War has always been mimicked in some artistic fashion, whether it’s literature, paintings, sculpture, song or the theater. At the beginning of World War I, however, the United States Committee on Public Information had the grand idea to commission a small set of artists to visit the lines and paint what they saw there.
Not only would the artists lend beauty and class to an otherwise ugly situation but hopefully they could drum up a little bit of wartime support back home through the new program. So, with some art supplies and no training for any of them, this set of men were on their way to Europe to show what they could do on the front lines.
At first, eight men were chosen for this project, a hodgepodge of illustrators, artists, architects and etchers. They were William James Aylward, Walter Jack Duncan, Harvey Thomas Dunn, George Matthews Harding, Wallace Morgan, Ernest Clifford Peixotto, J. Andre Smith and Harry Everett Townsend. They were informed they were allowed to go wherever they wanted, do whatever they wanted and were ultimately given an entirely free range of the battlefront.
They could portray just about everything. From the Allied soldiers to the enemy, to the weapons used right in front of them. However, there was one thing they could not portray – the dead.
The artists were primarily following the American Expeditionary Forces. These troops were mostly active in the last year of the war, fighting alongside French and British allies against the Germans. Some also fought alongside the Italians against the Austro-Hungarians.
The artists worked through 1918 to the end of the war. Even though they only worked a short length of the war’s entirety, they still came up with approximately 700 drawings, paintings, and other art pieces.
Now, their work is divided into four different sections – soldier life, technology, combat and the aftermath. Though given a free range, as stated, they did not depict dead bodies, although they did portray the dying.
The first world war was the first time the United States commissioned a set of artists to portray the war for the public. Many countries followed suit and began sending artists of their own which lead to a whole set of artwork that completely revolves around the war and its consequences.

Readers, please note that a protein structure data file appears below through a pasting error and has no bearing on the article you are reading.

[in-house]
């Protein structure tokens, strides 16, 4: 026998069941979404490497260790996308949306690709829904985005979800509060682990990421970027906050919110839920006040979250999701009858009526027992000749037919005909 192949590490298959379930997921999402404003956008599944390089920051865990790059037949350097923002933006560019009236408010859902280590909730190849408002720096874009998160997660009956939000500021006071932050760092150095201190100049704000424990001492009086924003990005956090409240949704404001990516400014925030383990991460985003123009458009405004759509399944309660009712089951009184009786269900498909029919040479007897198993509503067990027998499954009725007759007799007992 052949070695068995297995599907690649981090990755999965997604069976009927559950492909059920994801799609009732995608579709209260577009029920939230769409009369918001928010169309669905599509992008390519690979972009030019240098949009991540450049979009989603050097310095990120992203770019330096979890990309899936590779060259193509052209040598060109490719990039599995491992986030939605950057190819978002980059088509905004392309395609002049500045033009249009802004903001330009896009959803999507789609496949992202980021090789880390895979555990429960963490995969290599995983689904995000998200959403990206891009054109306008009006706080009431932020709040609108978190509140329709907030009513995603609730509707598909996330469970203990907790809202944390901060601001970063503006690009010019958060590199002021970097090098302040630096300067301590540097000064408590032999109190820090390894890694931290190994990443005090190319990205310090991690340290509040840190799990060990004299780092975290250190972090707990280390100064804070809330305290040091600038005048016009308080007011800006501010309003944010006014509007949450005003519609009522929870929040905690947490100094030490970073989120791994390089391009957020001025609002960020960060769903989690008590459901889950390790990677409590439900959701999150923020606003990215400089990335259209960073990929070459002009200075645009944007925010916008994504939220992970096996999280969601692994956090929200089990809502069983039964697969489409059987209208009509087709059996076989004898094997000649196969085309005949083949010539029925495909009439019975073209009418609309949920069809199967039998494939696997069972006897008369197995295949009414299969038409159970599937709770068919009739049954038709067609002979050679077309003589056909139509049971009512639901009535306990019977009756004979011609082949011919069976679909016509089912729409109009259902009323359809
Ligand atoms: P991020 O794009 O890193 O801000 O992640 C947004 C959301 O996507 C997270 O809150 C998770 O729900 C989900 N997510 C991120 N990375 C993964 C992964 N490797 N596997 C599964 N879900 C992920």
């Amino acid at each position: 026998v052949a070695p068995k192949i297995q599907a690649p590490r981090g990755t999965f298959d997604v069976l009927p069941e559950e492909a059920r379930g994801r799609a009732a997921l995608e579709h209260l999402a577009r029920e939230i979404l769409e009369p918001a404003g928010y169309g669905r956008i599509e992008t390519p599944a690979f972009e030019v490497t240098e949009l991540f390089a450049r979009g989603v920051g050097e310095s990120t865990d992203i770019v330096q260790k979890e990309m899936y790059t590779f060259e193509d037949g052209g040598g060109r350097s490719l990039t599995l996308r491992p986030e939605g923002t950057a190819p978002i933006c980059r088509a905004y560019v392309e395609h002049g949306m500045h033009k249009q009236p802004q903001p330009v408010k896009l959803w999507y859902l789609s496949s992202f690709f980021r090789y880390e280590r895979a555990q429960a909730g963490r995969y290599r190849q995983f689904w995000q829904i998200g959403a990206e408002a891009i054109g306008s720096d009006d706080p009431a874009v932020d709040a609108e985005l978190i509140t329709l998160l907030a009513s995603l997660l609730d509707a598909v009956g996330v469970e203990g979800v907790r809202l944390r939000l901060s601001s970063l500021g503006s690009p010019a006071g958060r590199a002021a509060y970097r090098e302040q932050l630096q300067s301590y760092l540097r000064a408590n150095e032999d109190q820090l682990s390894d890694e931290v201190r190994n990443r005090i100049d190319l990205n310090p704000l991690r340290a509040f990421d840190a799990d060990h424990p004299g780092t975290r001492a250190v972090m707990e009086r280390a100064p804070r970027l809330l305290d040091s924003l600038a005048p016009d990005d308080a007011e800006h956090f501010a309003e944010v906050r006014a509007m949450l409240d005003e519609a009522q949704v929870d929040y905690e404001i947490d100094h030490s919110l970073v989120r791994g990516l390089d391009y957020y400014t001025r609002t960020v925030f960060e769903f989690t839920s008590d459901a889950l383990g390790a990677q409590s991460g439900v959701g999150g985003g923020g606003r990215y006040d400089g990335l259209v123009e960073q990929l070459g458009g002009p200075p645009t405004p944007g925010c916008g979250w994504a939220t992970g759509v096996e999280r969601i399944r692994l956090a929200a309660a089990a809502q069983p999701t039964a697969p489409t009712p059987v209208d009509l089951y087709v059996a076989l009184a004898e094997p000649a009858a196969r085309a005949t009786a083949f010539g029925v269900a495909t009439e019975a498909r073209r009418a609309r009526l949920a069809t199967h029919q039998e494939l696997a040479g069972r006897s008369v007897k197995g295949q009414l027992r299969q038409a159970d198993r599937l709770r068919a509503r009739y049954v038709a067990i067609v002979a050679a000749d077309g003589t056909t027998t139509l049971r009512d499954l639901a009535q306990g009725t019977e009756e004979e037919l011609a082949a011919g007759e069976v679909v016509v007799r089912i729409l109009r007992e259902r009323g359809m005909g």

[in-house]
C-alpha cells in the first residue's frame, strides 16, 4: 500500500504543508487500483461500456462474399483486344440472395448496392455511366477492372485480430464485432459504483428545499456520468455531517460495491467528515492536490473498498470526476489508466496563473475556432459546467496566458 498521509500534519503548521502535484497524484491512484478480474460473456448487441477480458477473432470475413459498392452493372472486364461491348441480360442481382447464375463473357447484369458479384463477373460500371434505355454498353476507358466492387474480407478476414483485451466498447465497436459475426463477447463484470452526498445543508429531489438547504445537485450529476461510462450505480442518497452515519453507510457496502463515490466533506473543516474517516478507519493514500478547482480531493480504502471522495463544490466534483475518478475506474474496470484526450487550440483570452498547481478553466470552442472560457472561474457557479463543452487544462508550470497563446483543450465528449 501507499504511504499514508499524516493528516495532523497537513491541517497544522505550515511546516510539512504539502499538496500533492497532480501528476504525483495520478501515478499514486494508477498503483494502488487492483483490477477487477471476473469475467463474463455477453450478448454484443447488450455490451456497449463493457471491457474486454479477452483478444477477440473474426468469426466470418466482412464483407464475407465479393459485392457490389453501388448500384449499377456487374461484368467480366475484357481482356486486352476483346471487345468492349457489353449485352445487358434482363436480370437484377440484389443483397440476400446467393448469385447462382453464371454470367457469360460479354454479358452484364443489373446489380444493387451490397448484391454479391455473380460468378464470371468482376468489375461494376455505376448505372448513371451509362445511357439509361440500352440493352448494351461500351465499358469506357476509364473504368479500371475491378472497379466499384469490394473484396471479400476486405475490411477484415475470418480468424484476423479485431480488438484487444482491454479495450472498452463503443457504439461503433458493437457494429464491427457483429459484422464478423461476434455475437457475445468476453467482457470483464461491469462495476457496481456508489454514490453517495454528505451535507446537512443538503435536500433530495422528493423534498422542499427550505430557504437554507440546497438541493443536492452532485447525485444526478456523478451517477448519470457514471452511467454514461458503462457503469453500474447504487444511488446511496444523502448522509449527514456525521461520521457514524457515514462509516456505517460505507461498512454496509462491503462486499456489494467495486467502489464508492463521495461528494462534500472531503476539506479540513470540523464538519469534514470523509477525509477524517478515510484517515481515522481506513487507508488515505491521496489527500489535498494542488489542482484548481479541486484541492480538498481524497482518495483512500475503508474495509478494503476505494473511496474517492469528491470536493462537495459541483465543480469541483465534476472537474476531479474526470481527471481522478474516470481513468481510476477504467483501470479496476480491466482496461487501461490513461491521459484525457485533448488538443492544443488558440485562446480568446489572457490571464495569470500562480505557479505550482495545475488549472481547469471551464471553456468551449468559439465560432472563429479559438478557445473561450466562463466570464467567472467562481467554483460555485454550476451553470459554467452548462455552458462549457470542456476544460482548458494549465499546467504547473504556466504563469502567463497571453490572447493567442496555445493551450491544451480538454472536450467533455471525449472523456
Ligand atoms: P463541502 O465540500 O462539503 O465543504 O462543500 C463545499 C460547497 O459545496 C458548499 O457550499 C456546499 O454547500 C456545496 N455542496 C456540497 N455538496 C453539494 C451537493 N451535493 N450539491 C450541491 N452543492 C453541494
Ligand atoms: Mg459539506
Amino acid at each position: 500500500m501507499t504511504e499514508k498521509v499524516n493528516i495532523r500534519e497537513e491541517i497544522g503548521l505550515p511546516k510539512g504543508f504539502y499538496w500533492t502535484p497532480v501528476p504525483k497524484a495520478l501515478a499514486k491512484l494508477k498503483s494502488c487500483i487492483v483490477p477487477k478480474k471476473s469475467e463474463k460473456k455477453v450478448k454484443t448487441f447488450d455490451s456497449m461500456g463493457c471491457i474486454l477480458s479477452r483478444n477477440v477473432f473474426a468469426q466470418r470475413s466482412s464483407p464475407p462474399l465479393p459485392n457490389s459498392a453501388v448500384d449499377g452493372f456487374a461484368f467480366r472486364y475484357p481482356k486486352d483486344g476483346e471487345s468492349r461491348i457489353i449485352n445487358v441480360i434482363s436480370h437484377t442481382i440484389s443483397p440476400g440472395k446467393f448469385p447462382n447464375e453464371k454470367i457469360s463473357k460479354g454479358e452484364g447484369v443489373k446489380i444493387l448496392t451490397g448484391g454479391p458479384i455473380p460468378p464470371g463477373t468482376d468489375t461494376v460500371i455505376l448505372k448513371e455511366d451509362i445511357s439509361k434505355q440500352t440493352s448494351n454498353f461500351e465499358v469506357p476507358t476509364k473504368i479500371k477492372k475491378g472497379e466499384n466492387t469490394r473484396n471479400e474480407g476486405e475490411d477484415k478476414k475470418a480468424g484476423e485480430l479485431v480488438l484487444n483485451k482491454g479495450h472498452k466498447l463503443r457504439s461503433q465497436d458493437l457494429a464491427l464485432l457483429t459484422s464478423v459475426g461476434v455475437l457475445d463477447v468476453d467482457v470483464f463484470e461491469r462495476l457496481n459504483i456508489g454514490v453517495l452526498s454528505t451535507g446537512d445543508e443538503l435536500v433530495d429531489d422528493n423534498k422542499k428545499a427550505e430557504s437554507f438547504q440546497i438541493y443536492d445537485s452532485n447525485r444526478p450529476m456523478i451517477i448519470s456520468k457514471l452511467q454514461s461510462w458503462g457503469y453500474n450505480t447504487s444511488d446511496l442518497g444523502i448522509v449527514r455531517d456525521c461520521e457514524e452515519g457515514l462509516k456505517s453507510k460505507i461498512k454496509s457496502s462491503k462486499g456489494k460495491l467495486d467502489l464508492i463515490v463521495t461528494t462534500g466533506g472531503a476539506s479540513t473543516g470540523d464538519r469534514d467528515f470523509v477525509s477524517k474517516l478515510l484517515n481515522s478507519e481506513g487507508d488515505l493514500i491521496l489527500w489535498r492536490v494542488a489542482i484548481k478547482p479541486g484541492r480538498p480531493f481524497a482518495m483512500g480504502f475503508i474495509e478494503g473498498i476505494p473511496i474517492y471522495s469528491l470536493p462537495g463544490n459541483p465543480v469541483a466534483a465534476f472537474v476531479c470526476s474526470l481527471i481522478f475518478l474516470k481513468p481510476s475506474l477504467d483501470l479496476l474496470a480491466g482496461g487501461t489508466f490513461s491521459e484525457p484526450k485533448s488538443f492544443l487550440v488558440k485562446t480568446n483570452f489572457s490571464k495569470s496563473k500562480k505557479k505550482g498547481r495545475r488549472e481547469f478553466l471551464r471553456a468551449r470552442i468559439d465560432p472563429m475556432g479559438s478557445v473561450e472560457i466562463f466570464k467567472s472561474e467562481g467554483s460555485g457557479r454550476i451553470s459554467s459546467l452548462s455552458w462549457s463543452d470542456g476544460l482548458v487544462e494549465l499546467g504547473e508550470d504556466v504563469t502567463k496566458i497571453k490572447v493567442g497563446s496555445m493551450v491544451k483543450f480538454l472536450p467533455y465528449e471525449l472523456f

Each country, of course, portrayed the war differently, and, comparatively, the United States’ artists produced work that was more straight to the point than expressionist, as some other countries did. Immediately after the war’s end, the artwork was first sent to France, where the artists’ home base was located, and then to the United States War Department, where they were put on display (though some artists did keep their work a little bit longer, to add finishing touches).
Art vs. Propaganda
When considering artwork in any war, especially those on such a large scale and as complicated as World Wars I and II, it is important to think about the differences between artwork and propaganda and not to confuse the two.
While propaganda is also created by the government and delivered to the public, it has a much different purpose and message. World War I was the first instance of the government providing art to the public in a very similar way to how it delivered other information.
Propaganda, though, is a marketing tool meant to give a call to action and usually glosses over any negative aspects of war. Art, however, is not always commissioned by the government, as it was in the project by the eight artists described above, and often paints a realistic portrait of wartime events.
This is certainly true when we look at artwork created by those not commissioned by the government and even those artists working with other countries during the war. Many easily portrayed fallen soldiers, even when other artists shied away from such a gruesome topic. The U.S. commissioned art of World War I was special in its somewhat subtle censorship.
After World War I, the army laid aside its art program for a while. During World War II, however, the Army Corps of Engineers began its own art unit.
Civilian artists also volunteered to assist with art creation on the battlefield. During World War II, war art was taken to the private sector as well. Life magazine sent their artists to the front to bring back pieces as a new kind of war correspondent.
The art programs of World War II were highly successful, bringing in more than 2,000 pieces of artwork. The army also collected a variety of artwork from Nazi Germany. Together, these created the backbone for what would become the military’s own art collection.
Currently, the Smithsonian owns all of the artwork associated with the World War I project, and it is mostly locked away in storage. However, much of it has been digitized and can be browsed online. The digital library is quite well organized. Each piece can be viewed and read showing its artistic medium, date created and the artist.
The U.S. still commissions artists to go to its combat zones and portray events there. Even now, artists produce work portraying the War on Terrorism. The entire collection of art has grown to more than 15,000 pieces.